World Wide Web access easier with on-line services


April 24, 1995|By MICHAEL J. HIMOWITZ

If you've been reading a lot about the World Wide Web but don't know how to find it, there's a new on-ramp that should make access much easier.

The Compuserve Information Service has added a Web browser to its software, giving existing and new customers a quick and painless route to the Internet's most exciting and fastest-growing feature.

Prodigy subscribers have had Web access for more than a month, and Compuserve's move leaves America Online as the only service among the Big Three without a Web Browser.

AOL officials say their customers should have that capability soon.

If you're wondering what the fuss is about, many believe the Web will set the standards for the information highway of the future.

Technically, the Web consists of thousands of computers running software that allow users to publish, find and read "hypermedia" documents containing text, pictures, sound and even video clips. Just as important, Web "pages," as they're known, also contain links to other Web pages.

By clicking on an underlined title or graphic with your mouse, you can literally roam the world, hopping from computer to computer, from source to source, without mastering arcane commands or worrying about where you are.

Most Web pages extend their tendrils to other Web pages, and if anyone could possibly draw a diagram of all these hundreds of thousands of links, they'd get something resembling a gigantic spider web. Hence the name.

Until recently, access to the Web with a modem required users to establish an account with an Internet service provider and find their own Web browsing software.

Compuserve and Prodigy have taken a lot of the sting out of the process and have set their prices low enough to be competitive with dedicated Internet providers.

Going through a major online service also gives you the advantage of access to the service itself, with its well-maintained and organized forums, message centers, electronic mail, news, financial information and software libraries.

Typically, dedicated Internet providers offer virtually unlimited access to the Net for a high up-front charge of $25 to $35 a month.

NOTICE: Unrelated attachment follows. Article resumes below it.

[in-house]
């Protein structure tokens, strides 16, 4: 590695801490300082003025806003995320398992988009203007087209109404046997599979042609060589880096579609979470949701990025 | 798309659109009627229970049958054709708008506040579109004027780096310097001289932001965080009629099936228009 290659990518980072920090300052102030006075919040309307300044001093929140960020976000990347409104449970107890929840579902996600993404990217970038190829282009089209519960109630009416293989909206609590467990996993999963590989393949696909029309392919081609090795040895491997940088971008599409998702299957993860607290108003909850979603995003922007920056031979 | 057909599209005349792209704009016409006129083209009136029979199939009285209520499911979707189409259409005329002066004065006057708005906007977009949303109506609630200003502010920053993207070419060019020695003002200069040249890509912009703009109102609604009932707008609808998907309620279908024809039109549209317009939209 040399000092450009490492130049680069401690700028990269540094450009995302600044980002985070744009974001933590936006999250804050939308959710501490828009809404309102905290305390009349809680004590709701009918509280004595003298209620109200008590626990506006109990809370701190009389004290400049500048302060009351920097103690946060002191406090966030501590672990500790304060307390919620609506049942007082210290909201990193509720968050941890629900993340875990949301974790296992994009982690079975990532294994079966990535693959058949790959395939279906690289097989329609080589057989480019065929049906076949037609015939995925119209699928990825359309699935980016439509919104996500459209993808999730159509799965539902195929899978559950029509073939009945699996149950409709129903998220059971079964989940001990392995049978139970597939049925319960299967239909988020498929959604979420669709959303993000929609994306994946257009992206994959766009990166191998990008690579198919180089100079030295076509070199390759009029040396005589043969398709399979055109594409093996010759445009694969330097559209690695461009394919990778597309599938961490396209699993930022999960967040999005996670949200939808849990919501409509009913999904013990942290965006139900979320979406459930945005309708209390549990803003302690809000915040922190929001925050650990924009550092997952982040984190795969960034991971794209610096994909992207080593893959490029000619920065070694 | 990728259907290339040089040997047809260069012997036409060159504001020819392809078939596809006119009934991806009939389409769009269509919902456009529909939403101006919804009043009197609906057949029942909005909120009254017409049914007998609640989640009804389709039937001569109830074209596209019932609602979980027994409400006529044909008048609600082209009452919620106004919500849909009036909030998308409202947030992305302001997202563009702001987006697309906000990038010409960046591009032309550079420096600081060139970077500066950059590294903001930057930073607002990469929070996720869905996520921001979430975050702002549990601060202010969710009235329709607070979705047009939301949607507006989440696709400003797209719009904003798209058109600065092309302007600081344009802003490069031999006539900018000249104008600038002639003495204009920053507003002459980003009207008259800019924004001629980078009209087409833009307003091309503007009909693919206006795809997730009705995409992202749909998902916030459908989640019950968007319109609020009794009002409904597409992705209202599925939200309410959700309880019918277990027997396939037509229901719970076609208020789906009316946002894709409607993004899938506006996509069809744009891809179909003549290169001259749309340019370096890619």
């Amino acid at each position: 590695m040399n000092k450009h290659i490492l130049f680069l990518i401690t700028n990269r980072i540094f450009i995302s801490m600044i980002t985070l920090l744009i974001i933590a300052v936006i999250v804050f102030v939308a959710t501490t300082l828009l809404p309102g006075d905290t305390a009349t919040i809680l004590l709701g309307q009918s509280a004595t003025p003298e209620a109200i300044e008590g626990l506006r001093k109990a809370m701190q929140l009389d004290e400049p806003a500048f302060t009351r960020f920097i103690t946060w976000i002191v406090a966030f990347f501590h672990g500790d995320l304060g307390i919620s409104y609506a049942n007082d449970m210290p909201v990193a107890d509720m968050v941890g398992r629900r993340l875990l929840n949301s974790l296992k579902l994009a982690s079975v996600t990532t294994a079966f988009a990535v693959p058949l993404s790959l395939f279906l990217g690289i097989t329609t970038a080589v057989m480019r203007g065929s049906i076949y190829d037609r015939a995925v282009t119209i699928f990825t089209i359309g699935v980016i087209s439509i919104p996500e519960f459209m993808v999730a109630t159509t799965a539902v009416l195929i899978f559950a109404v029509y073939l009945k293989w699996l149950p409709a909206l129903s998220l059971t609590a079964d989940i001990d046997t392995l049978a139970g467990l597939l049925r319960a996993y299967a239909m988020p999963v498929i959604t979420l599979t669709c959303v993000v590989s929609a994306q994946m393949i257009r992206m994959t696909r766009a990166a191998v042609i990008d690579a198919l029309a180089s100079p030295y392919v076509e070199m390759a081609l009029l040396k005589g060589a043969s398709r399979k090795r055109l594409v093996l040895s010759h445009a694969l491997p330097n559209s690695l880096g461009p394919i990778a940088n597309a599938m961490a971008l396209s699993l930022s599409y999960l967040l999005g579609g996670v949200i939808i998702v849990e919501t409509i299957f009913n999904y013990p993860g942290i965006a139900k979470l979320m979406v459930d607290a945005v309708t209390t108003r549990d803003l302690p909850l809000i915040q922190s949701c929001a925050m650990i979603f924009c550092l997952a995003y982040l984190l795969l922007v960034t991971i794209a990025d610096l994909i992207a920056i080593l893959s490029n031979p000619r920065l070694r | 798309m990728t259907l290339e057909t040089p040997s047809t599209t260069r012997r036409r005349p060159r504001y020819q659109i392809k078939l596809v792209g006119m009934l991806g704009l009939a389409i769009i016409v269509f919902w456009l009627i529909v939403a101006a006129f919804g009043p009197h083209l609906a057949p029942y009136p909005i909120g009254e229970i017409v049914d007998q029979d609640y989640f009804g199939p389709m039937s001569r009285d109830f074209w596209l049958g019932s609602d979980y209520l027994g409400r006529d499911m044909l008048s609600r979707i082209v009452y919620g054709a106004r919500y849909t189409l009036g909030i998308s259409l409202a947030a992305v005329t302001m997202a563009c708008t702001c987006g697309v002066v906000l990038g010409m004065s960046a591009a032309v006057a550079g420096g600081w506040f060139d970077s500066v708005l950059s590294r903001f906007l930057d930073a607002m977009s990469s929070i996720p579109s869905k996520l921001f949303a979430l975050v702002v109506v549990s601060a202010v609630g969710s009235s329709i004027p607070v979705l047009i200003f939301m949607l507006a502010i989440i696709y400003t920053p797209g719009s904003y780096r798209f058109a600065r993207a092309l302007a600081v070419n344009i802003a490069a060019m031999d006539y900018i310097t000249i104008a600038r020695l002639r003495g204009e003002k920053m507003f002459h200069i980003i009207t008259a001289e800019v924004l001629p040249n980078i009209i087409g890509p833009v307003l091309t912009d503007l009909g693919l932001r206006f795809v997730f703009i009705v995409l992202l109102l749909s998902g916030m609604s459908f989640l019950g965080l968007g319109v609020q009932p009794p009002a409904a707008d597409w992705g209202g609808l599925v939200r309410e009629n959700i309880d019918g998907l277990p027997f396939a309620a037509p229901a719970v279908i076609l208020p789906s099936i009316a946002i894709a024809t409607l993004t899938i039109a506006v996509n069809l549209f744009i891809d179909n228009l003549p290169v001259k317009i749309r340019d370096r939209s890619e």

Compuserve provides three hours of Internet time as part of its basic $9.95 monthly charge, with additional Internet time priced at $2.50 per hour. That's unlikely to satisfy folks who become addicted to the Web, so there's an alternative pricing plan that charges $15 per month for 20 hours (in addition to the basic fee), with additional hours billed at $1.95. This is in addition to the basic monthly fee.

Prodigy's plan is slightly different. For $30 a month, you get 30 hours on the service, regardless of whether you're using Prodigy's features or browsing the Web. Additional time is $2.95 an hour.

Overall, Compuserve is more expensive than Prodigy because Compuserve imposes hourly surcharges for access to the forums, software libraries and databases that have long made it the choice for people conducting serious business on-line.

Prodigy is not as broad or as deep, but there are fewer surcharges. Compuserve's Web browser, which members can download online, is a good one, although it's not as well integrated with the main service as Prodigy's.

It consists of a Windows-based dialer that makes a connection with Compuserve's extensive network, and a version of Air Mosaic -- a Web browser created by Spry Inc., an Internet software publisher that Compuserve recently acquired.

Getting connected was easy. The software installed itself auto

matically, read all the settings used by Compuserve's regular access software and made contact on the first try.

This is nothing short of phenomenal in the Internet business.

That's the good news. The bad news is that the installation program renamed a critical file used by my Internet "socket" software, which was suddenly rendered useless.

Compuserve's installation routine warned me that it was renaming the file, but it didn't say that my existing program would be disabled. I tinkered for awhile, but there was no way to get the two to coexist. I finally had to write a batch program to give the critical files one name while I was using my regular Internet software and another while I was trying out Compuserve's browser. This is outrageous, but unlikely to be a problem for customers using Compuserve as their only Internet connection.

Prodigy took the opposite tack. Its browser software is integrated with the main Prodigy access program. It doesn't require a separate dialup and doesn't trample anything else on your disk. This makes it much easier to use. For casual or inexperienced users, Prodigy is still ahead on this one.

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